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Paul Volcker on Bloomberg

Ex-Federal Reserve Chairman Paul Volcker talks to Bloomberg about the ongoing financial crisis and gives his opinion on the situation, his take on where we are going and what some of the risks are. Volcker is one of my favourite expert commentators, he talks about macroeconomics in a way that is simple to understand, despite his amazing breadth of knowledge and years of experience he doesn’t try to confound people with lofty talk or big words and he bridges the gap between high level ability and the common man.

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Yale economists discuss the financial crisis

Yale hosted a panel discussion with Yale Faculty on the National Financial Crisis, to discuss developments since the February 25, 2009 panel discussion. Panelists included John Geanakoplos (James Tobin Professor of Economics) and Robert Shiller (Arthur M. Okun Professor of Economics). The discussion was moderated by Yale University President Richard Levin (Frederick William Beinecke Professor of Economics).

This talk is a ‘must see’ in terms of viewing, Robert Schiller is not only a professor of economics but also the author of several popular books (the subprime solution and irrational exuberance) and the namesake to one part of the world known Case-Schiller index.

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The Meltdown should have surprised no one

The 2009 Henry Hazlitt Memorial Lecture, presented by Peter Schiff. Recorded at the annual Austrian Scholars Conference, Ludwig von Mises Institute, 13 March 2009. Austrian economists tend to have some very conservative views, and while many of them are unpalatable there are many that are equally pragmatic, Keynesian economics are definitely the popular choice as of late, but the free marketers still have valid points and Peter Schiff has a way of describing the economy and the situation in a very simple manner. He shot to fame for being one of the first practitioners in the USA to say that they were in a bubble and how the fallout would begin and what to expect when it did, his vision was almost 20/20.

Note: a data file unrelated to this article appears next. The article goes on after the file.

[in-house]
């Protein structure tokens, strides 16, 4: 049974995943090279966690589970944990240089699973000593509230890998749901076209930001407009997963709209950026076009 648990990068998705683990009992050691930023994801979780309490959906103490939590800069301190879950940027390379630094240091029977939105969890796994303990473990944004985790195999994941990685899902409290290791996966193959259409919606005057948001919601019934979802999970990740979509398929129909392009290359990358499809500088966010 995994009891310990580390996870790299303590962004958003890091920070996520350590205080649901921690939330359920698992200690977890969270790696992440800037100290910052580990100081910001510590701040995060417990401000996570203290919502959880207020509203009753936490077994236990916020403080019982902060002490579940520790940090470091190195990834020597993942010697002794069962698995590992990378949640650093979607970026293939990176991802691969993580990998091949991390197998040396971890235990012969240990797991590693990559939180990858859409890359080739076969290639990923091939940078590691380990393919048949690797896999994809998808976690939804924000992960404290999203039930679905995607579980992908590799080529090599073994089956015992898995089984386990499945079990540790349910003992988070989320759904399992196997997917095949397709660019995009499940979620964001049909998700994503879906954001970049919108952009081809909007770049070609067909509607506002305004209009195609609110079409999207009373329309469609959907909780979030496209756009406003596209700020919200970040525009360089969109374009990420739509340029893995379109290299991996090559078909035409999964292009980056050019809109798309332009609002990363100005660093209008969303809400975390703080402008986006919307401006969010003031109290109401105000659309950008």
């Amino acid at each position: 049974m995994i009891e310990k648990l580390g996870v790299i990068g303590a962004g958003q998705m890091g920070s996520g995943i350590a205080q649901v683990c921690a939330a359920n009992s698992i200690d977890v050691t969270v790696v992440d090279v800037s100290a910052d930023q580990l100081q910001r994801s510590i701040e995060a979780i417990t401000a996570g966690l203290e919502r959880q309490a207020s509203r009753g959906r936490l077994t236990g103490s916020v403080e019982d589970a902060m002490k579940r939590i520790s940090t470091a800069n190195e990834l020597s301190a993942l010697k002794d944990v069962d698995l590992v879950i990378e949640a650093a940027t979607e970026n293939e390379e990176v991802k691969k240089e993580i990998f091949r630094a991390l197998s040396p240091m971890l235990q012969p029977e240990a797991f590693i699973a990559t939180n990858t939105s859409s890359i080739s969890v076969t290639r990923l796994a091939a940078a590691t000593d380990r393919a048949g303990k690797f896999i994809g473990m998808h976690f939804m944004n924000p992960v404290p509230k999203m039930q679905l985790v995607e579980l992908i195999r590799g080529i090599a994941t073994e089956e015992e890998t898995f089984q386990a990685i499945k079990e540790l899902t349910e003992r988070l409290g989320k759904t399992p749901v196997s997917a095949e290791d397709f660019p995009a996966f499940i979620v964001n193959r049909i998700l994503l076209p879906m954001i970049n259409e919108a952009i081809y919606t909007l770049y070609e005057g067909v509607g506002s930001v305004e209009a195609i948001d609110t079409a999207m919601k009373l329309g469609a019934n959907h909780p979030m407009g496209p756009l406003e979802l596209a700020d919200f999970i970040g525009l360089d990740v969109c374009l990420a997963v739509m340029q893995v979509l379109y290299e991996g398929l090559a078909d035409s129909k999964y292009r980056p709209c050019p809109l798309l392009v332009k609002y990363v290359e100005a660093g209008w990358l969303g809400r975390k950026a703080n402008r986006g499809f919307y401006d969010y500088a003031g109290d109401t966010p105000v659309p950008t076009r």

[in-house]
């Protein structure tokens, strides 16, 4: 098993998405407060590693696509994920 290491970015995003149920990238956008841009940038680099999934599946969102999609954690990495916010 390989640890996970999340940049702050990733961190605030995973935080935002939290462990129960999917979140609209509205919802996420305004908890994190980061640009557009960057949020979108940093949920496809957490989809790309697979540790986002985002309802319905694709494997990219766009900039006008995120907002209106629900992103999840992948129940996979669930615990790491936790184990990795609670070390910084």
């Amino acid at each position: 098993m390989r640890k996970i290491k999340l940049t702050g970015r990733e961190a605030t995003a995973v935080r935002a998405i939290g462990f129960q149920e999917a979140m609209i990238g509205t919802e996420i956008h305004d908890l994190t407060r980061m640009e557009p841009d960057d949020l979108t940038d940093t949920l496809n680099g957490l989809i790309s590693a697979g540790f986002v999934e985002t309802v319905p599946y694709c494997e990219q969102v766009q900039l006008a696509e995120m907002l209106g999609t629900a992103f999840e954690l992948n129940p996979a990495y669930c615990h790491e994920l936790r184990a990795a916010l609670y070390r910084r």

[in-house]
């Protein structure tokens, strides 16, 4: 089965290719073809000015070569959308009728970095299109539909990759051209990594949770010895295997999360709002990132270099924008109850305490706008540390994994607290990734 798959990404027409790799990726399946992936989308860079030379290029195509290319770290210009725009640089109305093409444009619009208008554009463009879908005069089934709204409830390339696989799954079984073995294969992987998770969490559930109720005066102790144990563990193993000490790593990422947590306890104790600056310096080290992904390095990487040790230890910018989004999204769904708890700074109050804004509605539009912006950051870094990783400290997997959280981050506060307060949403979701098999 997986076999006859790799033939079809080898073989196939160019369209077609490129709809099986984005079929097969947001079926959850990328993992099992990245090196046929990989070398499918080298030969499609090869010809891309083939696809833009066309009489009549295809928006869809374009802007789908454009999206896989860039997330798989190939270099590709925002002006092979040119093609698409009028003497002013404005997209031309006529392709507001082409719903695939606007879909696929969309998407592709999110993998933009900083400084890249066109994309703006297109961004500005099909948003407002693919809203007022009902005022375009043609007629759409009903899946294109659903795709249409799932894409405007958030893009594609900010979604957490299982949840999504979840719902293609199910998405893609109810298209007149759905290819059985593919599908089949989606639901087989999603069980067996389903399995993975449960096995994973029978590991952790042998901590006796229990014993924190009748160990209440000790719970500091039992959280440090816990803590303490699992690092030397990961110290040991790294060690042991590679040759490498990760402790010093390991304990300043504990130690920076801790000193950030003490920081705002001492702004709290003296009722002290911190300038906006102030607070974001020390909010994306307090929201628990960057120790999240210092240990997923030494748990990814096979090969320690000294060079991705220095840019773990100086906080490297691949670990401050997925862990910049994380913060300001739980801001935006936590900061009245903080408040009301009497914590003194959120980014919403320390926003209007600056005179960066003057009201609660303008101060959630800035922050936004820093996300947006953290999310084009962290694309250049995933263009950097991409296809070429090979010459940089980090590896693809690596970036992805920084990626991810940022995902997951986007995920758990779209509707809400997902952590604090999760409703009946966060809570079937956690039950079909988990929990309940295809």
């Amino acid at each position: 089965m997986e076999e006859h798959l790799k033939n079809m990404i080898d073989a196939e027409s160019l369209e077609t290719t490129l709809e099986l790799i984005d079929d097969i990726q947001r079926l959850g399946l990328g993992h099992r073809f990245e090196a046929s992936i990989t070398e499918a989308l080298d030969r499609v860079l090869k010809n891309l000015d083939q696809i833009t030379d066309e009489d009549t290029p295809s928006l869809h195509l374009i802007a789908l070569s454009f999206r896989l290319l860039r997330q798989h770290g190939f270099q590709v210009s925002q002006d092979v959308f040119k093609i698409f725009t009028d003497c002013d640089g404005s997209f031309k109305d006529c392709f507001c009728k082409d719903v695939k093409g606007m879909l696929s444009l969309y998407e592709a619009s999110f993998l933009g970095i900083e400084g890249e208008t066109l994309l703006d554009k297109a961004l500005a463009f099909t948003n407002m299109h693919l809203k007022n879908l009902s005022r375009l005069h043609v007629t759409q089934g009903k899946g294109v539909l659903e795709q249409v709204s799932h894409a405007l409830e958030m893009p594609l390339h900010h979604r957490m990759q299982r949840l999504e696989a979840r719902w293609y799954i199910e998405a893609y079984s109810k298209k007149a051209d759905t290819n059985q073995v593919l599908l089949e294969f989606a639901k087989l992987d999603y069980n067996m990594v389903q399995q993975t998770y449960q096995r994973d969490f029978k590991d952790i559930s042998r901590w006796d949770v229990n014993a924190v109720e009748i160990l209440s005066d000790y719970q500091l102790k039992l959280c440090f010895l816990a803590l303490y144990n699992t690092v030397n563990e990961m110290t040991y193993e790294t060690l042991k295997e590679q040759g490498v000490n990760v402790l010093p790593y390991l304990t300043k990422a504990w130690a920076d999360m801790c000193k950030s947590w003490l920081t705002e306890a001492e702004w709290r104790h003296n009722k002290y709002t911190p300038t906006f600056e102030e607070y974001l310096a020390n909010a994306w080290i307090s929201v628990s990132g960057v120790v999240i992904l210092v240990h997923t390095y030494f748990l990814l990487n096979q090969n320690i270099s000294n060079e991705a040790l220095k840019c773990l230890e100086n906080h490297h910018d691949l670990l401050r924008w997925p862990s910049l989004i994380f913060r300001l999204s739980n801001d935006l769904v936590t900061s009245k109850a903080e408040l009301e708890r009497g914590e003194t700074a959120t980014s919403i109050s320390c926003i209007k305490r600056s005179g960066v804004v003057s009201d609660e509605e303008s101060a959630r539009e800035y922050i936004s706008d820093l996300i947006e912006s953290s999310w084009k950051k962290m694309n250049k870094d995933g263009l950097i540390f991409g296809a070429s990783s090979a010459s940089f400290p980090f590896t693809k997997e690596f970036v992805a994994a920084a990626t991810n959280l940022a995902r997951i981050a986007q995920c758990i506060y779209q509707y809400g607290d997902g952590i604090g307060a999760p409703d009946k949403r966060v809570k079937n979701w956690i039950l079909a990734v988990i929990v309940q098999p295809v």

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The Creche Crash

As I am a soon to be dad the talk of crèche fees has suddenly started to appear in my day to day conversations with greater regularity, a part of me thought ‘how will the recession affect crèches?’. One part says ‘people will use a crèche more in order to work more hours so they can get by’ and another is countering with ‘if one person in a couple is made redundant then they may opt to stay at home and mind children rather than work to afford somebody else doing the same for them’. Having talked it through with several colleagues the opinion seems to be that if they, or their partner were to find themselves out of work that the choice of staying at home to mind the children would be a viable option.

The interesting point in modern Ireland is that a homemaker parent is no longer standard middle class in their profile, they tend to be either lower income or higher income, and the middle class are predominantly the ones where …

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Save the best until last.

Bank recapitalisation is looking more likely for several Irish players, however, an important precedent must be observed – we saved the weakest first and therefore we will almost invariably need to save the best.

The ongoing Anglo debacle is evidence that we opted to get behind a bank that had falsely represented its balance sheet, over exposed itself to high risk clients and run short of money. So we saved the weakest, and that sets the foundation for saving the strongest. The idea that we should only save strong banks never gained traction and that is unfortunate. The State is being left to foot the bill now, is this fair?

Capitalism is being blamed for the current crisis, banks are also being blamed, but what about Governments? What was their role?

Monetary excess is often the cause of the boom and thus the bust, both the Fed and the ECB kept rates artificially low for far too long, Ireland entered the Euro and availed of low rates and high liquidity that was in …